From the Civil War to mattress sales, Memorial Day is full of contradictions
In the United States, Memorial Day is supposed to be the mourning of fallen military personnel, but it has come to mark the unofficial start of summer and a long weekend of discounts on everything from mattresses to lawn mowers.
The AAA Auto club said in a travel forecast that this holiday weekend could be “one of the records, especially at airports”, with more than 42 million Americans expected to travel 50 miles (80 kilometers) or more. Federal officials said Friday that the number of air travelers had already peaked in the pandemic era.
But for Manuel Castaneda Jr., 58, it will be a quiet day in Durand, Ill., outside of Rockford. He lost his father, a U.S. Marine who served in Vietnam, in an accident in California while training other Marines in 1966.
“Memorial Day is very personal,” said Castaneda, who also served in the Marines and Army National Guard, whose fallen men he knew. “It’s not just the daily specials. It’s not just the barbecue.”
But he tries not to judge others who spend the holidays differently: “How can I expect them to understand the depth of what I feel when they haven’t experienced anything like it?”
What is the official purpose of Memorial Day?
It’s a day of reflection and remembrance for those who died while serving in the US military, according to the Congressional Research Service. The holiday is observed in part by the National Moment of Remembrance, which encourages all Americans to pause at 3 p.m. for a moment of silence.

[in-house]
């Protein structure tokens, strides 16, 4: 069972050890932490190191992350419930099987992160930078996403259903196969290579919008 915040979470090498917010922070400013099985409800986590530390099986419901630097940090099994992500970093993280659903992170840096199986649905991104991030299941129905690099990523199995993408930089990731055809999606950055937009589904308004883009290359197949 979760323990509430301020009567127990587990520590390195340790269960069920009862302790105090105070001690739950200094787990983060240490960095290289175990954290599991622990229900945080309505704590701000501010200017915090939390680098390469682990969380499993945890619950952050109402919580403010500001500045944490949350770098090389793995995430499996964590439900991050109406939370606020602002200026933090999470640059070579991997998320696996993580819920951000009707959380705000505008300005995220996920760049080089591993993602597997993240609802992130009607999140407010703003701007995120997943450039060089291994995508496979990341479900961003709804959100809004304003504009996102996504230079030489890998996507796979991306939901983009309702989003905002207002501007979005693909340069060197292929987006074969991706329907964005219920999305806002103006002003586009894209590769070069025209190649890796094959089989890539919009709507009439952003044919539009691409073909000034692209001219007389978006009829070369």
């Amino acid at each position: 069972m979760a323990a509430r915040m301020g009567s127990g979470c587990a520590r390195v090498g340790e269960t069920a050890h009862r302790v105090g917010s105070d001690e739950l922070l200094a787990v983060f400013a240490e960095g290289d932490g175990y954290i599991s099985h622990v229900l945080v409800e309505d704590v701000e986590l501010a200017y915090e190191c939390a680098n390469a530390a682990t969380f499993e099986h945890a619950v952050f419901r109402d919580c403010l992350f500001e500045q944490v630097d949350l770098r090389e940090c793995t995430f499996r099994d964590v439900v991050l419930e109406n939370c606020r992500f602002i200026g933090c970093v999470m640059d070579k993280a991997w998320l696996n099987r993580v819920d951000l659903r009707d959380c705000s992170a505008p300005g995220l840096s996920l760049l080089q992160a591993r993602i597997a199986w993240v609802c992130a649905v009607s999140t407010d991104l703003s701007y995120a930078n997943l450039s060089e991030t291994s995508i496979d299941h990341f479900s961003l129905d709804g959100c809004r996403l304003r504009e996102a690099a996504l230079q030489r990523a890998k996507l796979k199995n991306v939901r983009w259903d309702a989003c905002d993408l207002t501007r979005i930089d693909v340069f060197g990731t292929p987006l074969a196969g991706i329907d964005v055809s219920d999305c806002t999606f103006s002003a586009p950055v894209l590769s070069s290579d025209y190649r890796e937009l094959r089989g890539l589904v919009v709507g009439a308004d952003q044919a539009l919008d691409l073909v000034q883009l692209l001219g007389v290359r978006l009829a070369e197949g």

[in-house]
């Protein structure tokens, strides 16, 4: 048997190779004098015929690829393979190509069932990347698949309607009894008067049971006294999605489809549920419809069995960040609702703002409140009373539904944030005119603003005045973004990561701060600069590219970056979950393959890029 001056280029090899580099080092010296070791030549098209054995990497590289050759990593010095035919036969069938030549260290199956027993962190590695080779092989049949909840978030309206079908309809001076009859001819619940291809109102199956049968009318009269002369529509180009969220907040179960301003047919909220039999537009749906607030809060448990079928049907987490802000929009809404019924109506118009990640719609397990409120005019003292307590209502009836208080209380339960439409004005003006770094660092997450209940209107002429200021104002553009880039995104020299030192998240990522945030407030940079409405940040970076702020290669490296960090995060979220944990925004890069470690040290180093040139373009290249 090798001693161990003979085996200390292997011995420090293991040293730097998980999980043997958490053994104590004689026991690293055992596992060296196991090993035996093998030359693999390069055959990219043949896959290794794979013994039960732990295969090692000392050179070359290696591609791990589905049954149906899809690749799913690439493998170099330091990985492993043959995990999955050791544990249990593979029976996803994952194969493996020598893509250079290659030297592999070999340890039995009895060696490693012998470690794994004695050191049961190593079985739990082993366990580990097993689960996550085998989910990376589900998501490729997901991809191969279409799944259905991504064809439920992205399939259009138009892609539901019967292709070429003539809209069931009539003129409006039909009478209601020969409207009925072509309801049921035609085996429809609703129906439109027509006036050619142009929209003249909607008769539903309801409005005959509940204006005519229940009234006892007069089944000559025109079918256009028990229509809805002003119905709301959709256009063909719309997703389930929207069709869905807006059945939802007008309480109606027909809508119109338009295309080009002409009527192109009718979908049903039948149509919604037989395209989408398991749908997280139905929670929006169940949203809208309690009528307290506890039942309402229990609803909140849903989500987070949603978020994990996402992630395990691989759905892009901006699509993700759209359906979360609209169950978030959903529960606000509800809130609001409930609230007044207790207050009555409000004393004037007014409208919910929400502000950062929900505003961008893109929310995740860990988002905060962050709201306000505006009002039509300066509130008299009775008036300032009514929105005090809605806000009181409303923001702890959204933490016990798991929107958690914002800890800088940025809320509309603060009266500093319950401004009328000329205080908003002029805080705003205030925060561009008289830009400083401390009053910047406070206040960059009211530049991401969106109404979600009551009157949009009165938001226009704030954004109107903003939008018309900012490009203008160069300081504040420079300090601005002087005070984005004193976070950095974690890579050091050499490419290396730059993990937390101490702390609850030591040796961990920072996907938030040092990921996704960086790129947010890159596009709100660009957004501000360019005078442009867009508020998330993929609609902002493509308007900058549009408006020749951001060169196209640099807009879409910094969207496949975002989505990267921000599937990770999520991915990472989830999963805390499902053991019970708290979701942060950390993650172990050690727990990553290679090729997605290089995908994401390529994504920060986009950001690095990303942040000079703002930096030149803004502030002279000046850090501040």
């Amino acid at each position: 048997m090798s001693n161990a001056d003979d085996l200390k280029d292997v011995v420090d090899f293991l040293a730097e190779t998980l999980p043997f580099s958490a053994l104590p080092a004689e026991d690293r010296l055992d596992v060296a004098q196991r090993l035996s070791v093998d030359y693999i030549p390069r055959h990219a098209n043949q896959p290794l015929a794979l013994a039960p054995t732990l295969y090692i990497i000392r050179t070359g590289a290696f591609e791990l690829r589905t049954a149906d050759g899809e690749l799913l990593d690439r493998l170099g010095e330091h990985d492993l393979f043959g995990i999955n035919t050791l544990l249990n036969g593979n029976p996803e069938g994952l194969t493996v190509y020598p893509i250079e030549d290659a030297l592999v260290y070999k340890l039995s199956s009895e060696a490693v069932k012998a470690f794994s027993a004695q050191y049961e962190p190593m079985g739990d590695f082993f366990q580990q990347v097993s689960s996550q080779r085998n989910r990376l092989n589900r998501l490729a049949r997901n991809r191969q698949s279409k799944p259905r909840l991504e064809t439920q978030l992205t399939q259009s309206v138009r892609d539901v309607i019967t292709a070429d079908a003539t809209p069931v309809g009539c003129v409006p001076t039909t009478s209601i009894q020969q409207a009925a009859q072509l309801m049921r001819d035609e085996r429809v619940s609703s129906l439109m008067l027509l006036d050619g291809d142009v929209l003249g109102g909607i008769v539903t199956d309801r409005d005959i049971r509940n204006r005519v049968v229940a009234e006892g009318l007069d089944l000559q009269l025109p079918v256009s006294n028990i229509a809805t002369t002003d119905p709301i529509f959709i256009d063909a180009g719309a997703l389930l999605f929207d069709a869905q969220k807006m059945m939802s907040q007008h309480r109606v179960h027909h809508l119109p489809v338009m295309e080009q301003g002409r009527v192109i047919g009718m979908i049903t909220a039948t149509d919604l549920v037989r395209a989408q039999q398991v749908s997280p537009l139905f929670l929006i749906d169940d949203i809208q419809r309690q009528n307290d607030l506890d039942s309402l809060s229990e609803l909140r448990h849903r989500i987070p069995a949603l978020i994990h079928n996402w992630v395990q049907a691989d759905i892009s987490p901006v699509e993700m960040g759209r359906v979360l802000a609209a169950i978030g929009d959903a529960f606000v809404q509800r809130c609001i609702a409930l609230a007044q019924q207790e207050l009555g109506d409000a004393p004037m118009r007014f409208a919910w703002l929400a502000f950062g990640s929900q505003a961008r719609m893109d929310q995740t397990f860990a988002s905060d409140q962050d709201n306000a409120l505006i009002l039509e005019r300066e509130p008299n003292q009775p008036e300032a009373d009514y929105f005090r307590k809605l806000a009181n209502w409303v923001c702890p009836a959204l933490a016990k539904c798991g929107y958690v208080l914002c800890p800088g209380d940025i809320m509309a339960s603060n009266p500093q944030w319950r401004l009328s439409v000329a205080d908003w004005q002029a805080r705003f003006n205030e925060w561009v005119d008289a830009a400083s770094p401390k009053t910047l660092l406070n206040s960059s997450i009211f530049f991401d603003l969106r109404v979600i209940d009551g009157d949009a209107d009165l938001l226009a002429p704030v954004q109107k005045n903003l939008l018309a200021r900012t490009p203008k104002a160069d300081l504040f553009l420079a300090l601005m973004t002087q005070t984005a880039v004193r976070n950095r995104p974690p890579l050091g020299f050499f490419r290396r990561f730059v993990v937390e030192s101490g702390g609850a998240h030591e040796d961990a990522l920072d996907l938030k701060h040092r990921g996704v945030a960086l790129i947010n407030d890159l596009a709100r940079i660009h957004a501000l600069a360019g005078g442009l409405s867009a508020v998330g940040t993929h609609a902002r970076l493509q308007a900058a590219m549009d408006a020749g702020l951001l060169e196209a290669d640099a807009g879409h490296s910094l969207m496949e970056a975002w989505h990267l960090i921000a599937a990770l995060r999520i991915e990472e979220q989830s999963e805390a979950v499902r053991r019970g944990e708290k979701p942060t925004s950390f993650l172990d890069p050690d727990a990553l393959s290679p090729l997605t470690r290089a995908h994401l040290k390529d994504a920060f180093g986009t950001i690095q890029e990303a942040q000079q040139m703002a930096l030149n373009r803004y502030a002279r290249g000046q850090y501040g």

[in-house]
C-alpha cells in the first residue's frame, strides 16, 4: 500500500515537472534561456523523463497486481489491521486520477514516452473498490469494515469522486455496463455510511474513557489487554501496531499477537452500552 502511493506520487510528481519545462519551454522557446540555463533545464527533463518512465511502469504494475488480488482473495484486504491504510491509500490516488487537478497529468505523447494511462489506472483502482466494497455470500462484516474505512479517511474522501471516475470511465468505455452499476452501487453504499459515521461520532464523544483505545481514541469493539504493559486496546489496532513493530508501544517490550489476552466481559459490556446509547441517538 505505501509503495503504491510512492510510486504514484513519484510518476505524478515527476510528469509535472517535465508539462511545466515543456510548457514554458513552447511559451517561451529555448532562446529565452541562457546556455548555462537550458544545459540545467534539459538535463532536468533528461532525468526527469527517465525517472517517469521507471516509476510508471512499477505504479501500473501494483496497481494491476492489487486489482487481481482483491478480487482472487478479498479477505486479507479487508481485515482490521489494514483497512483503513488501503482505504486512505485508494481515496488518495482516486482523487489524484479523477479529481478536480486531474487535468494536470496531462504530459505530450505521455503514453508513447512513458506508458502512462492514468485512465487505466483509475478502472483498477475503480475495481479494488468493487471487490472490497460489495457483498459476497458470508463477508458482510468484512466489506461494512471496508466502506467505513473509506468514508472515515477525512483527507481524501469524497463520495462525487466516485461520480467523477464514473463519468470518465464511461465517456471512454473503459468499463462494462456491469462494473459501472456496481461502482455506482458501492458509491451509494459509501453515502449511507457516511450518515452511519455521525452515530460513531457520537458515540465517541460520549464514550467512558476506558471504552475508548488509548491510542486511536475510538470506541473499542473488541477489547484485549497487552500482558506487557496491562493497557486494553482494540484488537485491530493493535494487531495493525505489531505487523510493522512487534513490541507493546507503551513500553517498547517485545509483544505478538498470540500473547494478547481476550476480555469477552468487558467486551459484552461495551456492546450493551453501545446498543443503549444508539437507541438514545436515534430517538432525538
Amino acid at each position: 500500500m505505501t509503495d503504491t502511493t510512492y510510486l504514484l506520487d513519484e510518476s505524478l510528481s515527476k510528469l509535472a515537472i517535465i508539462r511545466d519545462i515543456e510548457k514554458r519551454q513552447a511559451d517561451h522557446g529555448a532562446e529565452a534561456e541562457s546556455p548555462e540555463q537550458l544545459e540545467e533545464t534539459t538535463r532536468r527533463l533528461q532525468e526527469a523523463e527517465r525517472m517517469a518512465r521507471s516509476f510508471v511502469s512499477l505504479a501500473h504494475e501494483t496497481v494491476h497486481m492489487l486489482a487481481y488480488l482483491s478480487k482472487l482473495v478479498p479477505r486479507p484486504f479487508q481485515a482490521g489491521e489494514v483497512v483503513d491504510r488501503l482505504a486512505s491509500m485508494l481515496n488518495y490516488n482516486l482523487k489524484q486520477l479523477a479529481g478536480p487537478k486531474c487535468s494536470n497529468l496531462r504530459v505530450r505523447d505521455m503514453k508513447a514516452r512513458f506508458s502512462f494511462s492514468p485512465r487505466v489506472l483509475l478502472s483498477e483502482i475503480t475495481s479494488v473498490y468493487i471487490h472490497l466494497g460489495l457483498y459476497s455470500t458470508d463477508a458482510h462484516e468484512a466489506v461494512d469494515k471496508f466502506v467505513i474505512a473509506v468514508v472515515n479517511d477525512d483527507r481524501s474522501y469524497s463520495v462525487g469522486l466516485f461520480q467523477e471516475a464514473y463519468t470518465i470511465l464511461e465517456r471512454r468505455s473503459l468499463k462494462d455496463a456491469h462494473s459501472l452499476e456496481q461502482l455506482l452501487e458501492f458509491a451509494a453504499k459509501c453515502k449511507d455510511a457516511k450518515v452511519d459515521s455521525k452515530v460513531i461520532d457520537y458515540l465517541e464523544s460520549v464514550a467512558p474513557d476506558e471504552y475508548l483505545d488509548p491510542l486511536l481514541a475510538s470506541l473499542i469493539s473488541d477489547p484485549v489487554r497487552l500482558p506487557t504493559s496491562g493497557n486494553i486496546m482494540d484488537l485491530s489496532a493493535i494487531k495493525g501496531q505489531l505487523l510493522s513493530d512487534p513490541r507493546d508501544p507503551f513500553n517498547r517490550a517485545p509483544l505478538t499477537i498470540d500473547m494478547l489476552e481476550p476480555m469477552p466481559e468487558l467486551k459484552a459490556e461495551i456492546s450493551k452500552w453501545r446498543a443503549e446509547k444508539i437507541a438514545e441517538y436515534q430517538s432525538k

What are the origins of the festival?
The holiday stems from the American Civil War, which killed more than 600,000 servicemen – both Union and Confederate – between 1861 and 1865.
There is little controversy over the first national celebration of what was then called Decorating Day. This happened on May 30, 1868, after a Union veterans organization called for decorating war graves with flowers, which were in bloom.
The practice was already widespread at the local level. Waterloo, New York began an official celebration on May 5, 1866 and was later proclaimed the birthplace of the holiday.
Still, Boalsburg, Pennsylvania traces its first observance to October 1864, according to the Library of Congress. And women in some Confederate states were decorating graves before the war was over.
But David Blight, a Yale history professor, recalls May Day, 1865, when as many as 10,000 people, many of them black, held a parade, heard speeches and dedicated the graves of the Union dead in Charleston. , South Carolina.
A total of 267 Union soldiers died in a Confederate prison and were buried in a mass grave. After the war, members of black churches buried them in individual graves.
“What happened in Charleston has a claim to be the first, if it matters,” Blight told The Associated Press in 2011.
In 2021, a retired US Army lieutenant colonel cited the story in a Memorial Day speech in Hudson, Ohio. The ceremony organizers turned off his microphone because they said it was irrelevant to honor the city’s veterans. The organizers of the event subsequently resigned.
Has Memorial Day always been a source of contention?
Someone has always lamented the drift of the holiday from its original meaning.
From 1869, The New York Times wrote that the party could become “sacrilegious” and no longer “sacred” if it focused more on pomp, dinners, and oratory.